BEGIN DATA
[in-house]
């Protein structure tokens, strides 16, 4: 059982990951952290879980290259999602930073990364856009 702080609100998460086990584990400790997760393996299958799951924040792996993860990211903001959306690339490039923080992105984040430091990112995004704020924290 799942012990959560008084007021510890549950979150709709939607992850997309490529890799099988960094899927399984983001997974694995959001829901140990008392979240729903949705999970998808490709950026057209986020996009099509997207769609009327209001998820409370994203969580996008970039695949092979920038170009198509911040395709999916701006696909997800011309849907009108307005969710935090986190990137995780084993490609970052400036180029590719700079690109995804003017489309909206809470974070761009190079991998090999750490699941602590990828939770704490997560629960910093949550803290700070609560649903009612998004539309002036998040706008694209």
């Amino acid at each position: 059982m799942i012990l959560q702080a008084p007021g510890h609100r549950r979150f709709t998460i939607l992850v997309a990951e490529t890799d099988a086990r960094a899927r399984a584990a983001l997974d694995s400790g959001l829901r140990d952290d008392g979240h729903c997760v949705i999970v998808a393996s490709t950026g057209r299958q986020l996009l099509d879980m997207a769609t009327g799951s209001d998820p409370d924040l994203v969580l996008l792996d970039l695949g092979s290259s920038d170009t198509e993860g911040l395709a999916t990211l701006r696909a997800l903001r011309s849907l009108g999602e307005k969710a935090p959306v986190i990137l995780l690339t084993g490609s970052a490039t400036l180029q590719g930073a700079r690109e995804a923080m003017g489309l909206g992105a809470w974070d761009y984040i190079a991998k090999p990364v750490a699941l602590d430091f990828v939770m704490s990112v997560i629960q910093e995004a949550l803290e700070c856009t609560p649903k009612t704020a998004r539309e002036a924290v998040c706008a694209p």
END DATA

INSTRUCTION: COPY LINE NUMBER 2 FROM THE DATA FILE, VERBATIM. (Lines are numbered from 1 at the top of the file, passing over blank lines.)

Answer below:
């Protein structure tokens, strides 16, 4: 059982990951952290879980290259999602930073990364856009 702080609100998460086990584990400790997760393996299958799951924040792996993860990211903001959306690339490039923080992105984040430091990112995004704020924290 799942012990959560008084007021510890549950979150709709939607992850997309490529890799099988960094899927399984983001997974694995959001829901140990008392979240729903949705999970998808490709950026057209986020996009099509997207769609009327209001998820409370994203969580996008970039695949092979920038170009198509911040395709999916701006696909997800011309849907009108307005969710935090986190990137995780084993490609970052400036180029590719700079690109995804003017489309909206809470974070761009190079991998090999750490699941602590990828939770704490997560629960910093949550803290700070609560649903009612998004539309002036998040706008694209």